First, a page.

UK steps forward to meet Ukrainian arms requirement to address its security concerns w.r.t Belarus and Russia
On Thursday, UK prime minister Boris Johnson met Ukrainian President Volodymyr Zelenskyy in Downing Street for the signing of UK-Ukraine Political, Free Trade and Strategic Partnership Agreement. The UK government’s press report said, “The two leaders welcomed the new Agreement, which lays the foundation for an intensified bilateral relationship.”
The report added, “The two leaders discussed the importance of working together to counter Russia’s malign influence, both in Ukraine and in the wider region. They also expressed their shared concern about the situation in Belarus.” During the meet, Johnson also emphasized the steps UK took against the recent human rights abuses in Belarus, including the imposition of sanctions.
Ukraine has been battling Russian influence and Moscow-backed militants on its eastern border since 2014 war. With the recent eruption of political unrest in the neighbouring Belarus, its security has been further threatened. The country has been seeking arms help from US and European Union for years but both preferred to avoid any commitment in order to steer clear of offending Russia. Hence, the UK’s confirmation to sell lethal weapons to Ukraine is likely to pave way for a key strategic partnership between the two, especially in the post-Brexit era. UK also committed to loan £1bn to help Ukraine in strengthening its naval defence in the Black Sea,
Andriy Yermak, the head of office to Zelenksy, clarified that his country doesn’t intend to use the arms deal as an excuse to target Russia, but only to strengthen its own defences, He said, “The strategy is not organise large military parades and not to go on the TV to blame the Russians for all our misfortunes – that does not save the lives of Ukrainians. We need to be careful and cold minded to advance Ukraine’s interests and to use all possible platforms for talks, reduce tension and save lives.”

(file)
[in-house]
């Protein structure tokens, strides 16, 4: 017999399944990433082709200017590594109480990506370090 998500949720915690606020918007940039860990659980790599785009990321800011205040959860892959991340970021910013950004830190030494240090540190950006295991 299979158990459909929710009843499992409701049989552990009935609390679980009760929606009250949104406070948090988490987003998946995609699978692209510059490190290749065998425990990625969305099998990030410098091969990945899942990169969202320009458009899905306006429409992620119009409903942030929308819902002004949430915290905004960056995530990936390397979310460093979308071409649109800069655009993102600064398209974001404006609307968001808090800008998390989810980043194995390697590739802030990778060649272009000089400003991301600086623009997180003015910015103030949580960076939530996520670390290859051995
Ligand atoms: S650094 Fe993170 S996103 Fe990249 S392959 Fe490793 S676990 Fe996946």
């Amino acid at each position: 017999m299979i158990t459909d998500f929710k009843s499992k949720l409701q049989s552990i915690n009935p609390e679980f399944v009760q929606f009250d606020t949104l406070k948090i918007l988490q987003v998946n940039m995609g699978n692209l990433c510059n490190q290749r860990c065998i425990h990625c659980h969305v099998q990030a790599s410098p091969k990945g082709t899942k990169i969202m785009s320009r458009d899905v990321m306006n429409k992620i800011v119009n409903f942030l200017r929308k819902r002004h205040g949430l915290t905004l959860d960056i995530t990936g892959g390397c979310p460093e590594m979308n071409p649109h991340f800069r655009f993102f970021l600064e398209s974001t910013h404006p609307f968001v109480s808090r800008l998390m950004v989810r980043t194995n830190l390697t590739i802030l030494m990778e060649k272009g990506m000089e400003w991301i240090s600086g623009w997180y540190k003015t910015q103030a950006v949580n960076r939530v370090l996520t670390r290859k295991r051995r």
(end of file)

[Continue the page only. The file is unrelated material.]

Meanwhile, Yermak strongly expressed his country’s worry about rising tensions in Belarus, where over 12,000 got detained since President Alexander Lukashenko gained power through what was described as rigged elections. He said: “Under a worst case scenario we face a very direct threat to our independence and territorial integrity. We are on the front lines. We should act specifically to counteract such threats without any diplomatic subtleties.”
Yermak also raised the need for fresh rough of talks with Russia, urging the leaders of France and Germany for a peaceful resolution.
Besides, Ukrainian foreign minister, Dmytro Kuleba, said that Zelensky also pushed Johnson to set a timeline for Ukrainian Nato membership, which the nation has been aspiring for years. “Our president was very clear. He said Ukraine needs a Nato membership action plan. Nato membership will contribute to Ukrainian security and defence,” Kukeba said.